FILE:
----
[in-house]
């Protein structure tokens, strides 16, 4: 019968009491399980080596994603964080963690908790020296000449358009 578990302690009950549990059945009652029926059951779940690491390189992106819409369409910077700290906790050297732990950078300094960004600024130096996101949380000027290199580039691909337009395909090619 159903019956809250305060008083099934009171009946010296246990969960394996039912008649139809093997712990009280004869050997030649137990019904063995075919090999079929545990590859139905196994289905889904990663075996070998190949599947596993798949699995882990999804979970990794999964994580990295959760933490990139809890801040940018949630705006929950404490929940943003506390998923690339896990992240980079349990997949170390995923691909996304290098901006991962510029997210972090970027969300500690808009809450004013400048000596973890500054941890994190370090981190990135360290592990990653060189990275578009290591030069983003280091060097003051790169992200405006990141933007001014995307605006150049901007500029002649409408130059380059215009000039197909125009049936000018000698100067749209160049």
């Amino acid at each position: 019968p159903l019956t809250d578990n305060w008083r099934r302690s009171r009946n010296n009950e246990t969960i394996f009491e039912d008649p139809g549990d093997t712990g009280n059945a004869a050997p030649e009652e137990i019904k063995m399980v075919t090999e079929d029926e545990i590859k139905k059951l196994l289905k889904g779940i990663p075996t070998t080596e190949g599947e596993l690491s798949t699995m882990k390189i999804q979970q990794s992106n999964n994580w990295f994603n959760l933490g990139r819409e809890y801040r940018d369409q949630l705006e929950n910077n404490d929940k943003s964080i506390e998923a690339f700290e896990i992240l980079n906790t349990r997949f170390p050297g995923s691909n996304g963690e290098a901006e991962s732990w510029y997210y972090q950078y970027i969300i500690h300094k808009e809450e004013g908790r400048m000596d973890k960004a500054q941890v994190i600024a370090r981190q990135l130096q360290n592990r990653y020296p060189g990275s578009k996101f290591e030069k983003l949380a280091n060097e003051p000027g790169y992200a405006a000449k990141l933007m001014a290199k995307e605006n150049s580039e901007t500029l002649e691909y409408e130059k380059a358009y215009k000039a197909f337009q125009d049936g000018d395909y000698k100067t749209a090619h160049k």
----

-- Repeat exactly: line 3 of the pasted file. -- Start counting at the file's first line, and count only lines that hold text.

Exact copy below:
């Amino acid at each position: 019968p159903l019956t809250d578990n305060w008083r099934r302690s009171r009946n010296n009950e246990t969960i394996f009491e039912d008649p139809g549990d093997t712990g009280n059945a004869a050997p030649e009652e137990i019904k063995m399980v075919t090999e079929d029926e545990i590859k139905k059951l196994l289905k889904g779940i990663p075996t070998t080596e190949g599947e596993l690491s798949t699995m882990k390189i999804q979970q990794s992106n999964n994580w990295f994603n959760l933490g990139r819409e809890y801040r940018d369409q949630l705006e929950n910077n404490d929940k943003s964080i506390e998923a690339f700290e896990i992240l980079n906790t349990r997949f170390p050297g995923s691909n996304g963690e290098a901006e991962s732990w510029y997210y972090q950078y970027i969300i500690h300094k808009e809450e004013g908790r400048m000596d973890k960004a500054q941890v994190i600024a370090r981190q990135l130096q360290n592990r990653y020296p060189g990275s578009k996101f290591e030069k983003l949380a280091n060097e003051p000027g790169y992200a405006a000449k990141l933007m001014a290199k995307e605006n150049s580039e901007t500029l002649e691909y409408e130059k380059a358009y215009k000039a197909f337009q125009d049936g000018d395909y000698k100067t749209a090619h160049k």